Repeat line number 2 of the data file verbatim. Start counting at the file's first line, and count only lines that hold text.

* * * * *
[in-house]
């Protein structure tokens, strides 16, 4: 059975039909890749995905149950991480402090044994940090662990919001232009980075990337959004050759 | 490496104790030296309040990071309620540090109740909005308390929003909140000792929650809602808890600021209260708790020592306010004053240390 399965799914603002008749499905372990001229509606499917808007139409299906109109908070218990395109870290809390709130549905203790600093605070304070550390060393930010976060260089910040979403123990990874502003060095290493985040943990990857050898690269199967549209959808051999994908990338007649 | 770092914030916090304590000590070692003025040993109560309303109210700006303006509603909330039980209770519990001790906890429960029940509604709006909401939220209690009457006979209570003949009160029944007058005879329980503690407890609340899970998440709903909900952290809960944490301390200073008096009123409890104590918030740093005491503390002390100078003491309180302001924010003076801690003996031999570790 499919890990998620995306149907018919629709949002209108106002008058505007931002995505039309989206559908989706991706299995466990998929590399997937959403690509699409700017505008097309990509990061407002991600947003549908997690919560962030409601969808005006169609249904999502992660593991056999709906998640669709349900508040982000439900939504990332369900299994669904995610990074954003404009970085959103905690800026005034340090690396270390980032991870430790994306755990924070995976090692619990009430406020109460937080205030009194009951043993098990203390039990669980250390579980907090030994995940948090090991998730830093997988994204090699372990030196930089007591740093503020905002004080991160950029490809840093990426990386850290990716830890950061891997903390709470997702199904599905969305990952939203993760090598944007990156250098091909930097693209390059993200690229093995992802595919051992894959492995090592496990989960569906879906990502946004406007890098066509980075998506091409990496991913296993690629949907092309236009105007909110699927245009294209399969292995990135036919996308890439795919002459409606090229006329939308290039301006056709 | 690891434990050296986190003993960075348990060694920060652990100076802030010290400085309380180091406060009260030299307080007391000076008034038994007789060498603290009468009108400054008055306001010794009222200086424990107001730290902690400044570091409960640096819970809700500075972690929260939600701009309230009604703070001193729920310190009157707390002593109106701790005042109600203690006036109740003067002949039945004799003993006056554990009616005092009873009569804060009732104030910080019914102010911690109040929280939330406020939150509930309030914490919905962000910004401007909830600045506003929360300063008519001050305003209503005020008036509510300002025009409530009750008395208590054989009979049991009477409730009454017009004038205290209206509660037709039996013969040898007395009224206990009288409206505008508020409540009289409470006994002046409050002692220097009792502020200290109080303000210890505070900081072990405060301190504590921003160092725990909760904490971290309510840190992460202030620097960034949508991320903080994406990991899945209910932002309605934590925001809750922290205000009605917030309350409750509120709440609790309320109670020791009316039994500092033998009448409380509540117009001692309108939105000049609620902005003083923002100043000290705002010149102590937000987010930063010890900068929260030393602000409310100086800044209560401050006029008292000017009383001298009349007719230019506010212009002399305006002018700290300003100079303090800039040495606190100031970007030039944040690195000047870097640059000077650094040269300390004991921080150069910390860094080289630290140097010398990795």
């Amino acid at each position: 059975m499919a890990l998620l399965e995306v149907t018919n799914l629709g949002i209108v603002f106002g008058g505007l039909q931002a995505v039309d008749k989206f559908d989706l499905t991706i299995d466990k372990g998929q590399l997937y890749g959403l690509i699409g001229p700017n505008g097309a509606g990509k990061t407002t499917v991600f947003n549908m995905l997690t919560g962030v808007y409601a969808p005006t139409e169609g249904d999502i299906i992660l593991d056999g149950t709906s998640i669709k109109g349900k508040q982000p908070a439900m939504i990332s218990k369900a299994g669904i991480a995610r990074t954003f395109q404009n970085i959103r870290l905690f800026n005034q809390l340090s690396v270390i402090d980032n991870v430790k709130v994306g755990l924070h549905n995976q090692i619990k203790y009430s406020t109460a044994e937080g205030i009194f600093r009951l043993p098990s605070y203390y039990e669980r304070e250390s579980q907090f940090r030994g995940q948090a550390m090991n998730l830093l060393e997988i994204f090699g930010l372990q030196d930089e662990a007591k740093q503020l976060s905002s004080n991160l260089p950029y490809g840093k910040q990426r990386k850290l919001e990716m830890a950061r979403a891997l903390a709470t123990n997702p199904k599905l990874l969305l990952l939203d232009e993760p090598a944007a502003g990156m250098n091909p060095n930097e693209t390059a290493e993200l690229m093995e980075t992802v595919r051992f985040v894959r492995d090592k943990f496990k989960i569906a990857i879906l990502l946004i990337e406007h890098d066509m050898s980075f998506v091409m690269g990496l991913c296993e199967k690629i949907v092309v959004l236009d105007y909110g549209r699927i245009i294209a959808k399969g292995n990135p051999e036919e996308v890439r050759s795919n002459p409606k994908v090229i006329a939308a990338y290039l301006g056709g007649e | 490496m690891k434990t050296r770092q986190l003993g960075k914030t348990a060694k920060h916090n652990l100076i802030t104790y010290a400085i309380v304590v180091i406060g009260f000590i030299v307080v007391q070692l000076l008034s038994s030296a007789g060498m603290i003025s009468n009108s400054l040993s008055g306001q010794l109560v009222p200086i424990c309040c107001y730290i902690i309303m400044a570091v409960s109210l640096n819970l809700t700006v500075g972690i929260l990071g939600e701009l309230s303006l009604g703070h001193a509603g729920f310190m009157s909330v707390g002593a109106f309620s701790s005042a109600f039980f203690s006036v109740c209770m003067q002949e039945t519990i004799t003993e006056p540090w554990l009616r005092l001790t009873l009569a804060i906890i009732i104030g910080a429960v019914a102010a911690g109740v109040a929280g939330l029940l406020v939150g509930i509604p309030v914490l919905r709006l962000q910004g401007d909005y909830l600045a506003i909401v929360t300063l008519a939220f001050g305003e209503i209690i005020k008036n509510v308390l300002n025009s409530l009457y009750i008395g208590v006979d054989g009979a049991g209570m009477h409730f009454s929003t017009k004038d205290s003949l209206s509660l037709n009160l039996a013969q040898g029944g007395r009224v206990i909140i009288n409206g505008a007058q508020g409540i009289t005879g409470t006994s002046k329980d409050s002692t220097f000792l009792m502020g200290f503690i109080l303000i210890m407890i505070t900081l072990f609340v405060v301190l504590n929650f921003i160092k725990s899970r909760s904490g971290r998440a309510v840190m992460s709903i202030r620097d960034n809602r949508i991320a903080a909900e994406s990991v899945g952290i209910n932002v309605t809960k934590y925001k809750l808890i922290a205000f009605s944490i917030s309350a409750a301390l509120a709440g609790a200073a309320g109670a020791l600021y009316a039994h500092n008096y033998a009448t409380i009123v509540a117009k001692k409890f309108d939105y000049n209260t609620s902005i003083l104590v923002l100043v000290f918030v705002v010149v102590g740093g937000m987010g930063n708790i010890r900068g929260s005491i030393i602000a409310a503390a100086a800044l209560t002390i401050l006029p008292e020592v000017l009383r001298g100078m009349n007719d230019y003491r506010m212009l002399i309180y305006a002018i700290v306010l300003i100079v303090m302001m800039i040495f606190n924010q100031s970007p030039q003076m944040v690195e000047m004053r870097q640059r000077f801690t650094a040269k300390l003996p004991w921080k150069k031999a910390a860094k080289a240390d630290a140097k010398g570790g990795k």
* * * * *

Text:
């Protein structure tokens, strides 16, 4: 059975039909890749995905149950991480402090044994940090662990919001232009980075990337959004050759 | 490496104790030296309040990071309620540090109740909005308390929003909140000792929650809602808890600021209260708790020592306010004053240390 399965799914603002008749499905372990001229509606499917808007139409299906109109908070218990395109870290809390709130549905203790600093605070304070550390060393930010976060260089910040979403123990990874502003060095290493985040943990990857050898690269199967549209959808051999994908990338007649 | 770092914030916090304590000590070692003025040993109560309303109210700006303006509603909330039980209770519990001790906890429960029940509604709006909401939220209690009457006979209570003949009160029944007058005879329980503690407890609340899970998440709903909900952290809960944490301390200073008096009123409890104590918030740093005491503390002390100078003491309180302001924010003076801690003996031999570790 499919890990998620995306149907018919629709949002209108106002008058505007931002995505039309989206559908989706991706299995466990998929590399997937959403690509699409700017505008097309990509990061407002991600947003549908997690919560962030409601969808005006169609249904999502992660593991056999709906998640669709349900508040982000439900939504990332369900299994669904995610990074954003404009970085959103905690800026005034340090690396270390980032991870430790994306755990924070995976090692619990009430406020109460937080205030009194009951043993098990203390039990669980250390579980907090030994995940948090090991998730830093997988994204090699372990030196930089007591740093503020905002004080991160950029490809840093990426990386850290990716830890950061891997903390709470997702199904599905969305990952939203993760090598944007990156250098091909930097693209390059993200690229093995992802595919051992894959492995090592496990989960569906879906990502946004406007890098066509980075998506091409990496991913296993690629949907092309236009105007909110699927245009294209399969292995990135036919996308890439795919002459409606090229006329939308290039301006056709 | 690891434990050296986190003993960075348990060694920060652990100076802030010290400085309380180091406060009260030299307080007391000076008034038994007789060498603290009468009108400054008055306001010794009222200086424990107001730290902690400044570091409960640096819970809700500075972690929260939600701009309230009604703070001193729920310190009157707390002593109106701790005042109600203690006036109740003067002949039945004799003993006056554990009616005092009873009569804060009732104030910080019914102010911690109040929280939330406020939150509930309030914490919905962000910004401007909830600045506003929360300063008519001050305003209503005020008036509510300002025009409530009750008395208590054989009979049991009477409730009454017009004038205290209206509660037709039996013969040898007395009224206990009288409206505008508020409540009289409470006994002046409050002692220097009792502020200290109080303000210890505070900081072990405060301190504590921003160092725990909760904490971290309510840190992460202030620097960034949508991320903080994406990991899945209910932002309605934590925001809750922290205000009605917030309350409750509120709440609790309320109670020791009316039994500092033998009448409380509540117009001692309108939105000049609620902005003083923002100043000290705002010149102590937000987010930063010890900068929260030393602000409310100086800044209560401050006029008292000017009383001298009349007719230019506010212009002399305006002018700290300003100079303090800039040495606190100031970007030039944040690195000047870097640059000077650094040269300390004991921080150069910390860094080289630290140097010398990795």